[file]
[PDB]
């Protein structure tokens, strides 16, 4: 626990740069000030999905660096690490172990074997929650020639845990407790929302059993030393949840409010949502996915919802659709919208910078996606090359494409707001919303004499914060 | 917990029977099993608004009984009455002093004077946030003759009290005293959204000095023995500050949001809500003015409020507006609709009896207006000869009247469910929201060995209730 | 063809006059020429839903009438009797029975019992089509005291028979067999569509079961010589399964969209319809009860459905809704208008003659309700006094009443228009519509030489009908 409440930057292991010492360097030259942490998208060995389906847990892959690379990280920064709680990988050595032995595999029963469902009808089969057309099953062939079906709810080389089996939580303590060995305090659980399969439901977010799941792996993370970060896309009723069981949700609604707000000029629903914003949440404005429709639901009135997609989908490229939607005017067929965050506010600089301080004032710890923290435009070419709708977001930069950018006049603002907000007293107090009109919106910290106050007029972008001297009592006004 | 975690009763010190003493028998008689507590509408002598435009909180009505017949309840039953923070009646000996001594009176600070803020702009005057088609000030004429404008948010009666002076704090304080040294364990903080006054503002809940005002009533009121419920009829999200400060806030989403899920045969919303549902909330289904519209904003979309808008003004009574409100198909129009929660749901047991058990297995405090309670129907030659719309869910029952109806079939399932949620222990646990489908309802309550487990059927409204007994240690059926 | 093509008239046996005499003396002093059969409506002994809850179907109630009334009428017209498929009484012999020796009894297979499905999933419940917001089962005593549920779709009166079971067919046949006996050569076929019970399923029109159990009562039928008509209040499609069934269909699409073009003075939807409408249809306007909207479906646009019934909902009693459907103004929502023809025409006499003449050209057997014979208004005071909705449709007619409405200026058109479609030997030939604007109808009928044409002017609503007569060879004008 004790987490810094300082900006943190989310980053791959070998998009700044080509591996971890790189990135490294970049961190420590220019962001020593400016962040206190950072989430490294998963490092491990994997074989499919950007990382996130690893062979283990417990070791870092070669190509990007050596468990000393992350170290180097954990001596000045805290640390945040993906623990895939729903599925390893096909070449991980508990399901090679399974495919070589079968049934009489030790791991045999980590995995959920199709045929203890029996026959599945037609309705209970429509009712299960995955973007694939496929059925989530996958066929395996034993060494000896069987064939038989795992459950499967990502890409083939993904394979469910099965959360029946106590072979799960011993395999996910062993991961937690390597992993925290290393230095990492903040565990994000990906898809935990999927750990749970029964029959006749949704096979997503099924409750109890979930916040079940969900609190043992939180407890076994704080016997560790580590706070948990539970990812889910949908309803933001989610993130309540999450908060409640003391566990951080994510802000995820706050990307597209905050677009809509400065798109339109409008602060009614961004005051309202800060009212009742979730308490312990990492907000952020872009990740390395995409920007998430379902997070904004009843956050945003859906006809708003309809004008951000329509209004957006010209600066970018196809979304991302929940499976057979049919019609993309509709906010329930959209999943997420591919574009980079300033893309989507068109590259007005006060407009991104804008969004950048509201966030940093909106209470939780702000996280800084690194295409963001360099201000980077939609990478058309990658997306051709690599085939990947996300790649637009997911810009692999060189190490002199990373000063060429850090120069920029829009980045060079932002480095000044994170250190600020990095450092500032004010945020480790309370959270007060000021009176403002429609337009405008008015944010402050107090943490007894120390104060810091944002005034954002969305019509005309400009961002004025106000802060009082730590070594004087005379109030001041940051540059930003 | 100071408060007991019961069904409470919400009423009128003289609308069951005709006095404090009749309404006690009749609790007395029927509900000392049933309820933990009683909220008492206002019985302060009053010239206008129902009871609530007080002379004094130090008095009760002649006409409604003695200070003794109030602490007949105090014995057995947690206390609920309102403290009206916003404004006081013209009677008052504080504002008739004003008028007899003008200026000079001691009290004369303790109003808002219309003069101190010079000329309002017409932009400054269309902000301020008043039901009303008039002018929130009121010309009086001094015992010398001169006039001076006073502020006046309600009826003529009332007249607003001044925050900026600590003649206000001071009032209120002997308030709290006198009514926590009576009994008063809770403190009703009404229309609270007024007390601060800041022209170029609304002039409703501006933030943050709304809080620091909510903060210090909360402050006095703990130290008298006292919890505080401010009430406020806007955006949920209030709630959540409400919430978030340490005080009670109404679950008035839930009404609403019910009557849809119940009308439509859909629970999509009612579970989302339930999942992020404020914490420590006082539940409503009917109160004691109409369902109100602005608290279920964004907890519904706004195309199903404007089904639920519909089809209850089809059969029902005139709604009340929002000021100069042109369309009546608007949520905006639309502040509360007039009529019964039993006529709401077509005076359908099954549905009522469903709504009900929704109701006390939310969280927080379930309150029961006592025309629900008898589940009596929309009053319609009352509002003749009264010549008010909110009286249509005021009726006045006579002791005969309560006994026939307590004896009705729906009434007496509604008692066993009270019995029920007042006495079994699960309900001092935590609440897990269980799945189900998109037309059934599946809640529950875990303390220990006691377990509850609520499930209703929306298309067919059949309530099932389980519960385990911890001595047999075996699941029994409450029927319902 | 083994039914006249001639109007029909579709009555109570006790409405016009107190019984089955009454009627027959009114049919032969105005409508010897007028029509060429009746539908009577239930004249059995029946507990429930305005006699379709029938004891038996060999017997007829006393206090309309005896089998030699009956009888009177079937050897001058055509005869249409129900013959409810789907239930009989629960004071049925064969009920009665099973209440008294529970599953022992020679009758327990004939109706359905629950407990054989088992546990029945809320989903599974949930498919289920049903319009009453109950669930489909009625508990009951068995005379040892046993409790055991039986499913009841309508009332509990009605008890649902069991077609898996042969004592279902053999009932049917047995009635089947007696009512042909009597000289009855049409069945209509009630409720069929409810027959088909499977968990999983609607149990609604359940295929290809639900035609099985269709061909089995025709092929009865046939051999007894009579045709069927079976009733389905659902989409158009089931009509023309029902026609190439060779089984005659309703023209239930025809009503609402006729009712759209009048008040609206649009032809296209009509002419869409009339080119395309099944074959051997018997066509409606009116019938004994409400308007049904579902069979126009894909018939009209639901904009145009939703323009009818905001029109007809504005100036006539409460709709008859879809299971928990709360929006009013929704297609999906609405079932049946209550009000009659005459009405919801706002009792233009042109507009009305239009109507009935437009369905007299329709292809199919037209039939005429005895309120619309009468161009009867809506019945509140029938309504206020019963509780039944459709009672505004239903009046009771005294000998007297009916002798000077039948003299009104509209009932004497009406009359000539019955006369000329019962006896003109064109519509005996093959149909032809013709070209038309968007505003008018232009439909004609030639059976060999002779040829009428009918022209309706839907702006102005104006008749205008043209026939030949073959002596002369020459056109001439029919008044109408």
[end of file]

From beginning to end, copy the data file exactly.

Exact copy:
[PDB]
């Protein structure tokens, strides 16, 4: 626990740069000030999905660096690490172990074997929650020639845990407790929302059993030393949840409010949502996915919802659709919208910078996606090359494409707001919303004499914060 | 917990029977099993608004009984009455002093004077946030003759009290005293959204000095023995500050949001809500003015409020507006609709009896207006000869009247469910929201060995209730 | 063809006059020429839903009438009797029975019992089509005291028979067999569509079961010589399964969209319809009860459905809704208008003659309700006094009443228009519509030489009908 409440930057292991010492360097030259942490998208060995389906847990892959690379990280920064709680990988050595032995595999029963469902009808089969057309099953062939079906709810080389089996939580303590060995305090659980399969439901977010799941792996993370970060896309009723069981949700609604707000000029629903914003949440404005429709639901009135997609989908490229939607005017067929965050506010600089301080004032710890923290435009070419709708977001930069950018006049603002907000007293107090009109919106910290106050007029972008001297009592006004 | 975690009763010190003493028998008689507590509408002598435009909180009505017949309840039953923070009646000996001594009176600070803020702009005057088609000030004429404008948010009666002076704090304080040294364990903080006054503002809940005002009533009121419920009829999200400060806030989403899920045969919303549902909330289904519209904003979309808008003004009574409100198909129009929660749901047991058990297995405090309670129907030659719309869910029952109806079939399932949620222990646990489908309802309550487990059927409204007994240690059926 | 093509008239046996005499003396002093059969409506002994809850179907109630009334009428017209498929009484012999020796009894297979499905999933419940917001089962005593549920779709009166079971067919046949006996050569076929019970399923029109159990009562039928008509209040499609069934269909699409073009003075939807409408249809306007909207479906646009019934909902009693459907103004929502023809025409006499003449050209057997014979208004005071909705449709007619409405200026058109479609030997030939604007109808009928044409002017609503007569060879004008 004790987490810094300082900006943190989310980053791959070998998009700044080509591996971890790189990135490294970049961190420590220019962001020593400016962040206190950072989430490294998963490092491990994997074989499919950007990382996130690893062979283990417990070791870092070669190509990007050596468990000393992350170290180097954990001596000045805290640390945040993906623990895939729903599925390893096909070449991980508990399901090679399974495919070589079968049934009489030790791991045999980590995995959920199709045929203890029996026959599945037609309705209970429509009712299960995955973007694939496929059925989530996958066929395996034993060494000896069987064939038989795992459950499967990502890409083939993904394979469910099965959360029946106590072979799960011993395999996910062993991961937690390597992993925290290393230095990492903040565990994000990906898809935990999927750990749970029964029959006749949704096979997503099924409750109890979930916040079940969900609190043992939180407890076994704080016997560790580590706070948990539970990812889910949908309803933001989610993130309540999450908060409640003391566990951080994510802000995820706050990307597209905050677009809509400065798109339109409008602060009614961004005051309202800060009212009742979730308490312990990492907000952020872009990740390395995409920007998430379902997070904004009843956050945003859906006809708003309809004008951000329509209004957006010209600066970018196809979304991302929940499976057979049919019609993309509709906010329930959209999943997420591919574009980079300033893309989507068109590259007005006060407009991104804008969004950048509201966030940093909106209470939780702000996280800084690194295409963001360099201000980077939609990478058309990658997306051709690599085939990947996300790649637009997911810009692999060189190490002199990373000063060429850090120069920029829009980045060079932002480095000044994170250190600020990095450092500032004010945020480790309370959270007060000021009176403002429609337009405008008015944010402050107090943490007894120390104060810091944002005034954002969305019509005309400009961002004025106000802060009082730590070594004087005379109030001041940051540059930003 | 100071408060007991019961069904409470919400009423009128003289609308069951005709006095404090009749309404006690009749609790007395029927509900000392049933309820933990009683909220008492206002019985302060009053010239206008129902009871609530007080002379004094130090008095009760002649006409409604003695200070003794109030602490007949105090014995057995947690206390609920309102403290009206916003404004006081013209009677008052504080504002008739004003008028007899003008200026000079001691009290004369303790109003808002219309003069101190010079000329309002017409932009400054269309902000301020008043039901009303008039002018929130009121010309009086001094015992010398001169006039001076006073502020006046309600009826003529009332007249607003001044925050900026600590003649206000001071009032209120002997308030709290006198009514926590009576009994008063809770403190009703009404229309609270007024007390601060800041022209170029609304002039409703501006933030943050709304809080620091909510903060210090909360402050006095703990130290008298006292919890505080401010009430406020806007955006949920209030709630959540409400919430978030340490005080009670109404679950008035839930009404609403019910009557849809119940009308439509859909629970999509009612579970989302339930999942992020404020914490420590006082539940409503009917109160004691109409369902109100602005608290279920964004907890519904706004195309199903404007089904639920519909089809209850089809059969029902005139709604009340929002000021100069042109369309009546608007949520905006639309502040509360007039009529019964039993006529709401077509005076359908099954549905009522469903709504009900929704109701006390939310969280927080379930309150029961006592025309629900008898589940009596929309009053319609009352509002003749009264010549008010909110009286249509005021009726006045006579002791005969309560006994026939307590004896009705729906009434007496509604008692066993009270019995029920007042006495079994699960309900001092935590609440897990269980799945189900998109037309059934599946809640529950875990303390220990006691377990509850609520499930209703929306298309067919059949309530099932389980519960385990911890001595047999075996699941029994409450029927319902 | 083994039914006249001639109007029909579709009555109570006790409405016009107190019984089955009454009627027959009114049919032969105005409508010897007028029509060429009746539908009577239930004249059995029946507990429930305005006699379709029938004891038996060999017997007829006393206090309309005896089998030699009956009888009177079937050897001058055509005869249409129900013959409810789907239930009989629960004071049925064969009920009665099973209440008294529970599953022992020679009758327990004939109706359905629950407990054989088992546990029945809320989903599974949930498919289920049903319009009453109950669930489909009625508990009951068995005379040892046993409790055991039986499913009841309508009332509990009605008890649902069991077609898996042969004592279902053999009932049917047995009635089947007696009512042909009597000289009855049409069945209509009630409720069929409810027959088909499977968990999983609607149990609604359940295929290809639900035609099985269709061909089995025709092929009865046939051999007894009579045709069927079976009733389905659902989409158009089931009509023309029902026609190439060779089984005659309703023209239930025809009503609402006729009712759209009048008040609206649009032809296209009509002419869409009339080119395309099944074959051997018997066509409606009116019938004994409400308007049904579902069979126009894909018939009209639901904009145009939703323009009818905001029109007809504005100036006539409460709709008859879809299971928990709360929006009013929704297609999906609405079932049946209550009000009659005459009405919801706002009792233009042109507009009305239009109507009935437009369905007299329709292809199919037209039939005429005895309120619309009468161009009867809506019945509140029938309504206020019963509780039944459709009672505004239903009046009771005294000998007297009916002798000077039948003299009104509209009932004497009406009359000539019955006369000329019962006896003109064109519509005996093959149909032809013709070209038309968007505003008018232009439909004609030639059976060999002779040829009428009918022209309706839907702006102005104006008749205008043209026939030949073959002596002369020459056109001439029919008044109408």